April 26, 2012
Action on this terrible bill is drawing near. Please read and follow the link below to take action! In addition, a call to your congressional representative would be helpful.
If you do not know who your congressman is, click here
Tom Cole 202-225-6165
John Sullivan 202-225-2211
Frank Lukas 202-225-5565
Dan Boren 202-225-2701
James Lankford 202-225-2132
By Dave Nalle – April 24, 2012
On Thursday the House of Representatives is expected to begin debate on the Cybersecurity Information Sharing and Protection Act (CISPA), leading to a vote next week. This is yet another bill similar to SOPA which is designed to limit privacy and individual liberty on the internet. Now is the time to take action to let them know you don’t want the government accessing and sharing your email and personal data.
CISPA would massively reduce the privacy and security of your online communications and personal data. It would give government agencies and many private companies access to your personal communications and financial information and would allow government security agencies like the National Security Agency unprecedented power to access your data including medical records, private emails and financial information – all without a warrant, oversight by any court or due process of law.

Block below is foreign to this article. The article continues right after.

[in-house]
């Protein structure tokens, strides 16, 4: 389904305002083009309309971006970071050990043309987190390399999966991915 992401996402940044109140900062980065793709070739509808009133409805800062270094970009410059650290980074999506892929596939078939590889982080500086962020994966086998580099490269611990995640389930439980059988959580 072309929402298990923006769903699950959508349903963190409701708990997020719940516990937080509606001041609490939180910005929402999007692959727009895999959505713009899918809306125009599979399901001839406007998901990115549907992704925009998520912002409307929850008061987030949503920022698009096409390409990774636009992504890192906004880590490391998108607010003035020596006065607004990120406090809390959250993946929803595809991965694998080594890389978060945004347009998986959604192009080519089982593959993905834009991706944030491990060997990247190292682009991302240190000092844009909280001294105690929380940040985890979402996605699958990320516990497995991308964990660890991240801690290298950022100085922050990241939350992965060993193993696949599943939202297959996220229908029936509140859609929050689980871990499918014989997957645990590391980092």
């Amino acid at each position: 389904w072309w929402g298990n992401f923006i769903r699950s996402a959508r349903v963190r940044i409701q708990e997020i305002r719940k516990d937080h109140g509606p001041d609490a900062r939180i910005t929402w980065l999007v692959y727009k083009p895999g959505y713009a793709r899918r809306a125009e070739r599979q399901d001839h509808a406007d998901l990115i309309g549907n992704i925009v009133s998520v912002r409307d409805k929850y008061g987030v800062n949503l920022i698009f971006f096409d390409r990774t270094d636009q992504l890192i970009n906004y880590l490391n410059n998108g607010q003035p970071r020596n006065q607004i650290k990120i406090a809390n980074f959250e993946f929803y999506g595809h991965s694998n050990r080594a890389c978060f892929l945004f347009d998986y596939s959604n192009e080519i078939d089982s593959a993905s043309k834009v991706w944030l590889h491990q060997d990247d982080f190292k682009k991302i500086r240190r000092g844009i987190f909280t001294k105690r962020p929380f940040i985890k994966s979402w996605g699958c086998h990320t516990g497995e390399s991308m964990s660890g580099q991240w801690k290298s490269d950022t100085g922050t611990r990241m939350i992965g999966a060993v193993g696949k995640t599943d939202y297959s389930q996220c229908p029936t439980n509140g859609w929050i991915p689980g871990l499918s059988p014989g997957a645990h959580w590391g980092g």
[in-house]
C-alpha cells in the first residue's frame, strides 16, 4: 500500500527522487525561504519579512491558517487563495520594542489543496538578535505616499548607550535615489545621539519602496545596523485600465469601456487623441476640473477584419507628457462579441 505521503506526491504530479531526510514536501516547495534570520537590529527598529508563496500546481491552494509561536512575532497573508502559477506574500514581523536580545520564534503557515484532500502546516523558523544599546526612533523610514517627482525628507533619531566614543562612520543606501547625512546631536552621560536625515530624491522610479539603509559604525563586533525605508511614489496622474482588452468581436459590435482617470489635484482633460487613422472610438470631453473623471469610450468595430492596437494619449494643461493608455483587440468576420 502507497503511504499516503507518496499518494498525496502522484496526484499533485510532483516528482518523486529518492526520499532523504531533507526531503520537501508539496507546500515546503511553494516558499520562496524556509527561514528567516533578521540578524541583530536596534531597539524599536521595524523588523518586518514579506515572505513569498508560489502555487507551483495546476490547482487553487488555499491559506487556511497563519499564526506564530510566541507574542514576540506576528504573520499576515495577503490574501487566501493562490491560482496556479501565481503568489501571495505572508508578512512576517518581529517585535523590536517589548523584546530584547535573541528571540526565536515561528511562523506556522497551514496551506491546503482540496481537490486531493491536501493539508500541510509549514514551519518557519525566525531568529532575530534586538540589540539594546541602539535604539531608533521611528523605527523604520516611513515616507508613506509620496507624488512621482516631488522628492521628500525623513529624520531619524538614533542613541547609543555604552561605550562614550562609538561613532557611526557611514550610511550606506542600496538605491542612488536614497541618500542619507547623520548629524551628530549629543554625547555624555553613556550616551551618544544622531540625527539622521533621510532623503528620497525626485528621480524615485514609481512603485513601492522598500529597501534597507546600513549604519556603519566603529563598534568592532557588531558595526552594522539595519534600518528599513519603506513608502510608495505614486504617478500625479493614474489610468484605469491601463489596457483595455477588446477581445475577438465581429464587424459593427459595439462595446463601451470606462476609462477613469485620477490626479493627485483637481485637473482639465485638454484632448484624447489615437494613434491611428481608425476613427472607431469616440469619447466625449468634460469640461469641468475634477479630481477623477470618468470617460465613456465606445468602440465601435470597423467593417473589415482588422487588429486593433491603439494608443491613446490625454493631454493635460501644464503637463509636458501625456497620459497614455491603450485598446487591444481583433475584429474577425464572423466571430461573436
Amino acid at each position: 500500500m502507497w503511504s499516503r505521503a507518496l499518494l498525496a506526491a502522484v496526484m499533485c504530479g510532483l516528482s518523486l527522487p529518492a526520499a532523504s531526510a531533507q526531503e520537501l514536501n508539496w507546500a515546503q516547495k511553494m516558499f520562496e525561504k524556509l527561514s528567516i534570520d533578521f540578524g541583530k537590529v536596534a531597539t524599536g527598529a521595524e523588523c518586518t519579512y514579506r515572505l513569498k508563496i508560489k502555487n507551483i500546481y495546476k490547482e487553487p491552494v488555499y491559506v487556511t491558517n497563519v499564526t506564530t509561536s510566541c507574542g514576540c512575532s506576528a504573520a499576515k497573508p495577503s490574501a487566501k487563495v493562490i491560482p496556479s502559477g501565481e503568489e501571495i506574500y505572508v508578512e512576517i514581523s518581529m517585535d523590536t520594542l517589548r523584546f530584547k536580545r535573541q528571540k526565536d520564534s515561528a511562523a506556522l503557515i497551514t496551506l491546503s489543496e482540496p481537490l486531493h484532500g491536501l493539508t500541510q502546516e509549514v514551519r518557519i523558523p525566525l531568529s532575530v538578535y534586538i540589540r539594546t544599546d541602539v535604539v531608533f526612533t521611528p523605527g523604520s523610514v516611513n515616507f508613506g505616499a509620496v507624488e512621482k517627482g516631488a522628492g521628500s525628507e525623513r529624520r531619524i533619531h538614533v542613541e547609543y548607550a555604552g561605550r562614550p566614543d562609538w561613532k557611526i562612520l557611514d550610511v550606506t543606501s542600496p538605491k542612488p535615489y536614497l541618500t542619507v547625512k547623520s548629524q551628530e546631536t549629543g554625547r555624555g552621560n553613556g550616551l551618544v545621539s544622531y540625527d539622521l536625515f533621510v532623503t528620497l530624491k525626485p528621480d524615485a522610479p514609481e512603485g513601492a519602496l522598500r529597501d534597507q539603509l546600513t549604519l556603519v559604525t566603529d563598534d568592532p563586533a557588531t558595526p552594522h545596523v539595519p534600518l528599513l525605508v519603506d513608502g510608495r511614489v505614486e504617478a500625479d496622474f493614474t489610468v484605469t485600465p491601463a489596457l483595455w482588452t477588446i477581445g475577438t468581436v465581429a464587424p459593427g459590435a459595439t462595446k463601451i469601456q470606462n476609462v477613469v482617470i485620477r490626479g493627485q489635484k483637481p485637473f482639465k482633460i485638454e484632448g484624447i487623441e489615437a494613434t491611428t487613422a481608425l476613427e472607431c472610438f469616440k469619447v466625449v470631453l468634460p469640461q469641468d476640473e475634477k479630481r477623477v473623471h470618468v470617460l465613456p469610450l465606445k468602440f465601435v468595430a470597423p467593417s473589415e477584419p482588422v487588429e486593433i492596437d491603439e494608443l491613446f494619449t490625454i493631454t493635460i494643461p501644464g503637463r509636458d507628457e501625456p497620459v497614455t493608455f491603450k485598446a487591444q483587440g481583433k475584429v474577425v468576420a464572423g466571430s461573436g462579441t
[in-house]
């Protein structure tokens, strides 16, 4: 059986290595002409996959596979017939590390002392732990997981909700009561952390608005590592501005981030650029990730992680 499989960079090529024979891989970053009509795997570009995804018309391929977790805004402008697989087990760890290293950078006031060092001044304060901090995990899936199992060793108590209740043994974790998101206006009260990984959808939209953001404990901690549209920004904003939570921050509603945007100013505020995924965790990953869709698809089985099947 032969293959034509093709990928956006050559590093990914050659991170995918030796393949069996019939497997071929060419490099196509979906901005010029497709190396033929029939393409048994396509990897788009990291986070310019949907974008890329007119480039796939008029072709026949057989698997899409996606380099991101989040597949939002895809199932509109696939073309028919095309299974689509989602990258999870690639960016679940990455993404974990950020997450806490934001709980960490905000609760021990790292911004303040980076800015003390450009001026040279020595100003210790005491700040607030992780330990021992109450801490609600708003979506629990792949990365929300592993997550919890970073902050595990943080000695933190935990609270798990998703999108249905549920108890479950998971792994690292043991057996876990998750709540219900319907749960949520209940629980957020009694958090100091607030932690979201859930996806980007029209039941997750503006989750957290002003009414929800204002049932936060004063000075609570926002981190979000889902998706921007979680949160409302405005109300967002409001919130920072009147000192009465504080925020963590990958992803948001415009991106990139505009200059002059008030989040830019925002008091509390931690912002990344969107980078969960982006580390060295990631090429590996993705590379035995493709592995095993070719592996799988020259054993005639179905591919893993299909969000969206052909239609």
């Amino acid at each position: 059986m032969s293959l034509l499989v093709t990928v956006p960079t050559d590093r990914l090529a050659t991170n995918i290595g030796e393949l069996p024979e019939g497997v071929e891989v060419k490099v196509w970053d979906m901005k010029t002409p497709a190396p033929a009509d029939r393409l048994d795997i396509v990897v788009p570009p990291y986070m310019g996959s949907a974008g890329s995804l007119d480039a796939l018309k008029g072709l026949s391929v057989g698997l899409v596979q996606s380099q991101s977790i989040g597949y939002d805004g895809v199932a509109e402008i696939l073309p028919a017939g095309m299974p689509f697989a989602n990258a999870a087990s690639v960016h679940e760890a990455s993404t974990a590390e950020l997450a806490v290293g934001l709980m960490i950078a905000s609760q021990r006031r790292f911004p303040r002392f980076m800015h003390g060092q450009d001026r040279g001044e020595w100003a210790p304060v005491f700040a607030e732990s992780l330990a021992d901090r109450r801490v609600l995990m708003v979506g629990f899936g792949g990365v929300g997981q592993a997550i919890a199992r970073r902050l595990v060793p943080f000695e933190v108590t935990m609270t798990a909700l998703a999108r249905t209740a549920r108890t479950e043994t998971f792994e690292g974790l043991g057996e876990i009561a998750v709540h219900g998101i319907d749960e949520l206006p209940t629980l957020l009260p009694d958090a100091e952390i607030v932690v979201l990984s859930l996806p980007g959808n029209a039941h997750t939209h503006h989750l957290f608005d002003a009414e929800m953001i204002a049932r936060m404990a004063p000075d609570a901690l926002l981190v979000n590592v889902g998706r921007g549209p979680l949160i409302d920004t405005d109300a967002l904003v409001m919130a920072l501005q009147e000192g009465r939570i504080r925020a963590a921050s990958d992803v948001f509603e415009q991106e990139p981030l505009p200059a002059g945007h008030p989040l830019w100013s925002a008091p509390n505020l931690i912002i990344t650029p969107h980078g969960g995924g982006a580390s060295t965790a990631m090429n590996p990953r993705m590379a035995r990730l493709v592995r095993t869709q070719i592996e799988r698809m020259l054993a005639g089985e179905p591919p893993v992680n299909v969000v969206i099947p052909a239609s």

Read more and send a message to your Representative
Posted in Activism, In-Secure Data, Legislation, Oklahoma Politics, Privacy, Resistance
Tagged action, call, CISPA, Congress, cyber security, Dan Boren, debate, email, Frank Lukas, James Lankford, john sullivan, nalle, Oklahoma, online, Privacy, republican liberty caucus, Tom Cole
Feb. 23, 2012
On Feb 14th I wrote an article entitled Are You Seeing Stars on Your State Driver’s License? Say Hello to REAL ID
Janice Kephart, true believer in the Real ID cause and Director for National Security Policy at the Center for Immigration Studies, stopped by to leave a comment on my blog singing the praises of Real ID and denying that it is a national ID. I was traveling when she left the comment and had little time and I will admit, little patience to respond to Ms. Kephart. Fortunately, someone else stepped in and gave a great rebuttal to Kephart’s claims. (You can read Gene’s reply at the bottom of the post in the comments section)